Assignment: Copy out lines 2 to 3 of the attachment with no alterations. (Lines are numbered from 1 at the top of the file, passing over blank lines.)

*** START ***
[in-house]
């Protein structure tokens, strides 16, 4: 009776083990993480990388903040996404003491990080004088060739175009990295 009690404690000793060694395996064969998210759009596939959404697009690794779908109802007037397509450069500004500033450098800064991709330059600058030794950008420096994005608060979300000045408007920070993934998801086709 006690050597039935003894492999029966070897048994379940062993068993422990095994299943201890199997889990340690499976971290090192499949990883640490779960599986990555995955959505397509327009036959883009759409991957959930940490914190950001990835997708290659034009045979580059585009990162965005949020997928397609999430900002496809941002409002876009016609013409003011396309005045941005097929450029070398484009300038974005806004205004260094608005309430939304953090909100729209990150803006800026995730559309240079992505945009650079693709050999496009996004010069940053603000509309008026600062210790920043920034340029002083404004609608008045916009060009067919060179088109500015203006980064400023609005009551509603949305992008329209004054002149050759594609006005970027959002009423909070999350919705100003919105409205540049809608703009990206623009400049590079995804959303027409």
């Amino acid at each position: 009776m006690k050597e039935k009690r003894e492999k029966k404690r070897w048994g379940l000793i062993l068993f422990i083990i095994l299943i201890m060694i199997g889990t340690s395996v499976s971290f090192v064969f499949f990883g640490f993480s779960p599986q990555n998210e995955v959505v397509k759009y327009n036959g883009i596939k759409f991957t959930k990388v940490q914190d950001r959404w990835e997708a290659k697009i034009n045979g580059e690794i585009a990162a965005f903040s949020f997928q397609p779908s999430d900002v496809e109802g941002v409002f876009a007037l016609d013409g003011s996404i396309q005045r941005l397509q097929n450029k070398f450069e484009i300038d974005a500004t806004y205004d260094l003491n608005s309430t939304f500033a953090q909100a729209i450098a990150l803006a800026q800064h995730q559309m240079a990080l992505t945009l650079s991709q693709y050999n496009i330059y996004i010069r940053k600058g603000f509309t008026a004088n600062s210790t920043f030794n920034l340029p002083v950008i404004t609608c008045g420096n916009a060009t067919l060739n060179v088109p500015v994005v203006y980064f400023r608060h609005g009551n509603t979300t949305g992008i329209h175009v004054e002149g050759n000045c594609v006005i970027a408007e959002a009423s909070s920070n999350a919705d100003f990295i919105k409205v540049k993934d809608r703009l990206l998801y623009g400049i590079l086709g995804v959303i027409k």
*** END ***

């Protein structure tokens, strides 16, 4: 009776083990993480990388903040996404003491990080004088060739175009990295 009690404690000793060694395996064969998210759009596939959404697009690794779908109802007037397509450069500004500033450098800064991709330059600058030794950008420096994005608060979300000045408007920070993934998801086709 006690050597039935003894492999029966070897048994379940062993068993422990095994299943201890199997889990340690499976971290090192499949990883640490779960599986990555995955959505397509327009036959883009759409991957959930940490914190950001990835997708290659034009045979580059585009990162965005949020997928397609999430900002496809941002409002876009016609013409003011396309005045941005097929450029070398484009300038974005806004205004260094608005309430939304953090909100729209990150803006800026995730559309240079992505945009650079693709050999496009996004010069940053603000509309008026600062210790920043920034340029002083404004609608008045916009060009067919060179088109500015203006980064400023609005009551509603949305992008329209004054002149050759594609006005970027959002009423909070999350919705100003919105409205540049809608703009990206623009400049590079995804959303027409």
């Amino acid at each position: 009776m006690k050597e039935k009690r003894e492999k029966k404690r070897w048994g379940l000793i062993l068993f422990i083990i095994l299943i201890m060694i199997g889990t340690s395996v499976s971290f090192v064969f499949f990883g640490f993480s779960p599986q990555n998210e995955v959505v397509k759009y327009n036959g883009i596939k759409f991957t959930k990388v940490q914190d950001r959404w990835e997708a290659k697009i034009n045979g580059e690794i585009a990162a965005f903040s949020f997928q397609p779908s999430d900002v496809e109802g941002v409002f876009a007037l016609d013409g003011s996404i396309q005045r941005l397509q097929n450029k070398f450069e484009i300038d974005a500004t806004y205004d260094l003491n608005s309430t939304f500033a953090q909100a729209i450098a990150l803006a800026q800064h995730q559309m240079a990080l992505t945009l650079s991709q693709y050999n496009i330059y996004i010069r940053k600058g603000f509309t008026a004088n600062s210790t920043f030794n920034l340029p002083v950008i404004t609608c008045g420096n916009a060009t067919l060739n060179v088109p500015v994005v203006y980064f400023r608060h609005g009551n509603t979300t949305g992008i329209h175009v004054e002149g050759n000045c594609v006005i970027a408007e959002a009423s909070s920070n999350a919705d100003f990295i919105k409205v540049k993934d809608r703009l990206l998801y623009g400049i590079l086709g995804v959303i027409k």